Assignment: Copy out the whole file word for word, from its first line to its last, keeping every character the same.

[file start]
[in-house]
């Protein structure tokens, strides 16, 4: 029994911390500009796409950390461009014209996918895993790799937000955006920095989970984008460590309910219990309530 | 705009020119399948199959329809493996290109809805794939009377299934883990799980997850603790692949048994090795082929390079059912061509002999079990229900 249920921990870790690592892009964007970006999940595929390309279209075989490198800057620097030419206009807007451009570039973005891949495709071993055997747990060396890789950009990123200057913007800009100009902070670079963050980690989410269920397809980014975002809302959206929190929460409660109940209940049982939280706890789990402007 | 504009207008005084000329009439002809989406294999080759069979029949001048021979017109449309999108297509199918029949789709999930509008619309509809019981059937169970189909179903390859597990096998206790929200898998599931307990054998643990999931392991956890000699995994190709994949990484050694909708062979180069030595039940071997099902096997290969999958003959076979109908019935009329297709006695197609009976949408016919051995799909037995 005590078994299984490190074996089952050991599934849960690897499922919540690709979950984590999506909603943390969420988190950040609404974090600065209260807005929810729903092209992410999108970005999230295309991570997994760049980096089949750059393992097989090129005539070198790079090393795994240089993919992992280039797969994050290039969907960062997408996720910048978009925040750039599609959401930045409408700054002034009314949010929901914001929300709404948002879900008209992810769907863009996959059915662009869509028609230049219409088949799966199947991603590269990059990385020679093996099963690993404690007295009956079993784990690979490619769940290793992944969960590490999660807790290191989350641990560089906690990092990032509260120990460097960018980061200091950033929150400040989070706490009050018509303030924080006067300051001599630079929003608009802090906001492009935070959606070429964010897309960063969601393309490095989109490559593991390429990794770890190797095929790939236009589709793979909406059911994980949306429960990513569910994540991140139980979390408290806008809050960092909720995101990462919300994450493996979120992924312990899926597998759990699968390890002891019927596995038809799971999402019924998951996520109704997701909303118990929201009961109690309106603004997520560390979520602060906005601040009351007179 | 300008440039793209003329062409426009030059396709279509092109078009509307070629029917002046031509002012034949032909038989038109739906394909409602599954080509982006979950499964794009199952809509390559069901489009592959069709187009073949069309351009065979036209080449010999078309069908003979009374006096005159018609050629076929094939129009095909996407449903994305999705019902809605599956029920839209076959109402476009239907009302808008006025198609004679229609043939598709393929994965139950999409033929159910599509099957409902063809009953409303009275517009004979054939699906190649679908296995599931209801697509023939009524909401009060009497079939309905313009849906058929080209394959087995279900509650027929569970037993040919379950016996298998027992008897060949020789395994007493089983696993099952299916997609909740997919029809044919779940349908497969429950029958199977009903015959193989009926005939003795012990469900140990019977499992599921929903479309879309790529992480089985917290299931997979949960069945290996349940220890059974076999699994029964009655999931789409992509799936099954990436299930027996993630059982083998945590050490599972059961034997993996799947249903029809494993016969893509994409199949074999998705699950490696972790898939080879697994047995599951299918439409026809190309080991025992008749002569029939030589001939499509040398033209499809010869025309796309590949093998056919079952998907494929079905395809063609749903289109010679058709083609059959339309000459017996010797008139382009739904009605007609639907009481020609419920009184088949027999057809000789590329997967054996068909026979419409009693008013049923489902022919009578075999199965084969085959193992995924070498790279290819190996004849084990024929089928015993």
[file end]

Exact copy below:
[in-house]
């Protein structure tokens, strides 16, 4: 029994911390500009796409950390461009014209996918895993790799937000955006920095989970984008460590309910219990309530 | 705009020119399948199959329809493996290109809805794939009377299934883990799980997850603790692949048994090795082929390079059912061509002999079990229900 249920921990870790690592892009964007970006999940595929390309279209075989490198800057620097030419206009807007451009570039973005891949495709071993055997747990060396890789950009990123200057913007800009100009902070670079963050980690989410269920397809980014975002809302959206929190929460409660109940209940049982939280706890789990402007 | 504009207008005084000329009439002809989406294999080759069979029949001048021979017109449309999108297509199918029949789709999930509008619309509809019981059937169970189909179903390859597990096998206790929200898998599931307990054998643990999931392991956890000699995994190709994949990484050694909708062979180069030595039940071997099902096997290969999958003959076979109908019935009329297709006695197609009976949408016919051995799909037995 005590078994299984490190074996089952050991599934849960690897499922919540690709979950984590999506909603943390969420988190950040609404974090600065209260807005929810729903092209992410999108970005999230295309991570997994760049980096089949750059393992097989090129005539070198790079090393795994240089993919992992280039797969994050290039969907960062997408996720910048978009925040750039599609959401930045409408700054002034009314949010929901914001929300709404948002879900008209992810769907863009996959059915662009869509028609230049219409088949799966199947991603590269990059990385020679093996099963690993404690007295009956079993784990690979490619769940290793992944969960590490999660807790290191989350641990560089906690990092990032509260120990460097960018980061200091950033929150400040989070706490009050018509303030924080006067300051001599630079929003608009802090906001492009935070959606070429964010897309960063969601393309490095989109490559593991390429990794770890190797095929790939236009589709793979909406059911994980949306429960990513569910994540991140139980979390408290806008809050960092909720995101990462919300994450493996979120992924312990899926597998759990699968390890002891019927596995038809799971999402019924998951996520109704997701909303118990929201009961109690309106603004997520560390979520602060906005601040009351007179 | 300008440039793209003329062409426009030059396709279509092109078009509307070629029917002046031509002012034949032909038989038109739906394909409602599954080509982006979950499964794009199952809509390559069901489009592959069709187009073949069309351009065979036209080449010999078309069908003979009374006096005159018609050629076929094939129009095909996407449903994305999705019902809605599956029920839209076959109402476009239907009302808008006025198609004679229609043939598709393929994965139950999409033929159910599509099957409902063809009953409303009275517009004979054939699906190649679908296995599931209801697509023939009524909401009060009497079939309905313009849906058929080209394959087995279900509650027929569970037993040919379950016996298998027992008897060949020789395994007493089983696993099952299916997609909740997919029809044919779940349908497969429950029958199977009903015959193989009926005939003795012990469900140990019977499992599921929903479309879309790529992480089985917290299931997979949960069945290996349940220890059974076999699994029964009655999931789409992509799936099954990436299930027996993630059982083998945590050490599972059961034997993996799947249903029809494993016969893509994409199949074999998705699950490696972790898939080879697994047995599951299918439409026809190309080991025992008749002569029939030589001939499509040398033209499809010869025309796309590949093998056919079952998907494929079905395809063609749903289109010679058709083609059959339309000459017996010797008139382009739904009605007609639907009481020609419920009184088949027999057809000789590329997967054996068909026979419409009693008013049923489902022919009578075999199965084969085959193992995924070498790279290819190996004849084990024929089928015993």